Journey to the Isle of Whithorn

by Keith Savage · 3 comments

St. Ninian's Chapel at Isle of Whithorn

You would be forgiven any confusion upon hearing that Isle of Whithorn is one of the most southerly towns on mainland Scotland.

How could an island be on the mainland?

That was the question that spurred me onward from Kirkcudbright and late into the day after visiting Glenluce Abbey and Castle Kennedy. Most people don’t pay much attention to the extreme south of Dumfries & Galloway, largely composed of a horn of land jutting into the Solway Firth called The Machars and variously described as disconsolate, desolate, and grim. It’s a safe bet that I will proceed directly to these locations after hearing such ill tidings for I’ve found that my opinion of these s0-called bleak places is often at odds with those of the locals.

Leaving the A75 at Glenluce, I drove south along the west coast of The Machars and developed my first impressions of the region. The Machars is covered in rolling dairy farmland and dotted with more than a few lochs. Stoney beaches outline the peninsula, and keen-eyed explorers will spot Iron-Age ruins, tumble-down castles, and perhaps some roe deer among the patches of forest. Barring Wigtown’s bookish reputation and the recently-closed Bladnoch distillery (my appointment was canceled as they went into receivership just after I arrived to Scotland), there isn’t much else about The Machars within popular consciousness.

Except Isle of Whithorn, a tiny, sea-side enclave that lies off The Machar’s beaten path – if such a thing could be said to exist. Remember The Wicker Man?

Isle of Whithorn is a classic Scottish harbor town. This was the place where Ninian, the famous Christian missionary and saint, made landfall near 1,600 years ago. From here, St. Ninian spread the Christian message across Scotland and became known as the Apostle to the Southern Picts, but for most of its secular history, Isle of Whithorn has served as the port for the town of Whithorn just a few miles to the north. Here you would have found smugglers, steam packet ships, and passage to Australia and the New World. These days Isle of Whithorn is a leisure and fishing center and no longer an island. In 1790, a causeway linking the island to the mainland was built, and the town has since grown up around it.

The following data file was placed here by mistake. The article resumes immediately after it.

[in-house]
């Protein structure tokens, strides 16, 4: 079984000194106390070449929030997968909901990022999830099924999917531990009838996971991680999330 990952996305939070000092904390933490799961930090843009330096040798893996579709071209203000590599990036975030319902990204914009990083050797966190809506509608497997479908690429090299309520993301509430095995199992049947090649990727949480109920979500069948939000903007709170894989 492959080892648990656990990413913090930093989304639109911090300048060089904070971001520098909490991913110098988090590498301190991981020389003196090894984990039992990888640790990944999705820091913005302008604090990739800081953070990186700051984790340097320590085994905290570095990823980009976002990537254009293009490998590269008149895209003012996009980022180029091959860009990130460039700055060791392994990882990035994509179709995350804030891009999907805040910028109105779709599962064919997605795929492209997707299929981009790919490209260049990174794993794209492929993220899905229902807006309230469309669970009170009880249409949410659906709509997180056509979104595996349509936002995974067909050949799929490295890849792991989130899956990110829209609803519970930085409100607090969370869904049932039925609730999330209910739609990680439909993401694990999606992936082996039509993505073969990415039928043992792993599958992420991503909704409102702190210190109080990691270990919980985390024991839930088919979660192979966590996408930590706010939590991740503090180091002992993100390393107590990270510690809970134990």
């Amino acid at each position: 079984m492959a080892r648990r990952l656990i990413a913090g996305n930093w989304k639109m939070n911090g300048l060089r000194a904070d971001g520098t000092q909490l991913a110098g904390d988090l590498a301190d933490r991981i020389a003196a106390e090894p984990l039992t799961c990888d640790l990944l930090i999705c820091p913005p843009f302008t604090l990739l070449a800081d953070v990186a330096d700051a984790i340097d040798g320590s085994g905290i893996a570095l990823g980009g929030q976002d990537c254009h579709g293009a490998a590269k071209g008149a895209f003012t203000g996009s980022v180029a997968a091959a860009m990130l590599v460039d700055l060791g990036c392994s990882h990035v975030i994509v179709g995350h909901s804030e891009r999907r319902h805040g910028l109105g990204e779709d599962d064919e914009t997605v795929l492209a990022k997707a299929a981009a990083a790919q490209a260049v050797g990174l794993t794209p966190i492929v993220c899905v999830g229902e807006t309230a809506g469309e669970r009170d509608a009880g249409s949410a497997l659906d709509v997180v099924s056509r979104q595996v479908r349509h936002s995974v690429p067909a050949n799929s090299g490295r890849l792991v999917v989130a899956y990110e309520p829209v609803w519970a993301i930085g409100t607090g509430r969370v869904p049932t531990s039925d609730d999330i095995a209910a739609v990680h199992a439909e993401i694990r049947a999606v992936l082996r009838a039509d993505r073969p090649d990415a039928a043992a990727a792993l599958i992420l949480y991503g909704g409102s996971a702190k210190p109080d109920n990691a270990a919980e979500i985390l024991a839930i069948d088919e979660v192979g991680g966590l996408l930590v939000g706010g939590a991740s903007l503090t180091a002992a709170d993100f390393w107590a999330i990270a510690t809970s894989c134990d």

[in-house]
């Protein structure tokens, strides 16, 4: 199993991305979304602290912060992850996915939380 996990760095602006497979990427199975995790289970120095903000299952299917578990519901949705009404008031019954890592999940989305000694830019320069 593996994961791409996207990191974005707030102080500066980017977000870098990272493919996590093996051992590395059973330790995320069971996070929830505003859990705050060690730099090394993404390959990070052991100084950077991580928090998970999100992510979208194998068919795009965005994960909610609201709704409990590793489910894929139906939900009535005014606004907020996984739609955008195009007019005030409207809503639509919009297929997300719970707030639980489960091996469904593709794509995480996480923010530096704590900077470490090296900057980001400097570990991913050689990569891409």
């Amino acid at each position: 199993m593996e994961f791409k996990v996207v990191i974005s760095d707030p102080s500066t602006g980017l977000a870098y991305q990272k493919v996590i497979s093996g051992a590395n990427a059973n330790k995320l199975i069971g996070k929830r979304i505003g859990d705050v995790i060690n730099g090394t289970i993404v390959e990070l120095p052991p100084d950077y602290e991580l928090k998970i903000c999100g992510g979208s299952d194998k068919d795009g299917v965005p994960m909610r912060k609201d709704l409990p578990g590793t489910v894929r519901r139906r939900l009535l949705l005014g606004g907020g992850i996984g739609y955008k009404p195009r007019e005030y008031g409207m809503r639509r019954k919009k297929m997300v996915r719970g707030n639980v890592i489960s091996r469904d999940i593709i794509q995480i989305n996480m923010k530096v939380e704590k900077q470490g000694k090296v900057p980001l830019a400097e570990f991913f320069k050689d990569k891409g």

The overcast day was cold and windy as I drove along the harbor and parked my car in a grass lot by the slipway. Now that I’d seen with my own eyes that Isle of Whithorn was not an island I could safely turn to my next goal, which was to drink ale at the lauded Steam Packet Inn. I needed to work up a thirst, first, so I pressed through the wind and hiked along the rocky promontory bordering the village, feasting my eyes on classic Scottish sea and surf.

Isle of Whithorn has a salty air. Small skiffs wobbled in the muddy harbor and everywhere I looked I found the trappings of a small fishing community: Rusted anchors, florescent buoys, rope spindles, weathered masts, and nets draped in algae. The streets were empty despite it being Saturday, so I dissembled no longer and popped into the cozy, worn Steam Packet Inn, a place I had found on CAMRA’s excellent WhatPub? database. A pint of Timothy Taylor Landlord in hand, I looked out the windows upon the harbor and soaked in the chatter of the locals drinking their cheer.

When drinking alone, a pint is about the extent of the fun. I returned to the elements and happened upon a family fishing from the shore, standing on stones that looked like charcoal briquets carelessly dropped on the beach. I knew the area was fished for lobsters, but clearly that was not their prey. As I moved up the hill to get a better look, I stumbled upon the 13th-century ruins of St. Ninian’s Chapel.

In typical Scottish fashion – a fashion I appreciate immensely – the chapel stands as part of the landscape with only a simple fence close to the structure. There’s a nonchalance about the chapel and its position behind the row of buildings facing the harbor, and it’s difficult to convey how such a little thing can be so important. By not walling off their sites of historic importance the Scots have allowed the wonder of those places to imbue the land with their essence.

There was an older chapel here, long ago, for Ninian was said to have landed around 380 AD, and Isle of Whithorn has ever been the destination for pilgrims. As you can see, it’s still drawing us here.

KenNo Gravatar September 4, 2014 at 6:55 AM

Beautiful! I love those craggy shorelines and moody views. I wonder if the fishing family was catching any fish?

TracyNo Gravatar September 3, 2014 at 12:23 PM

great post, as always!

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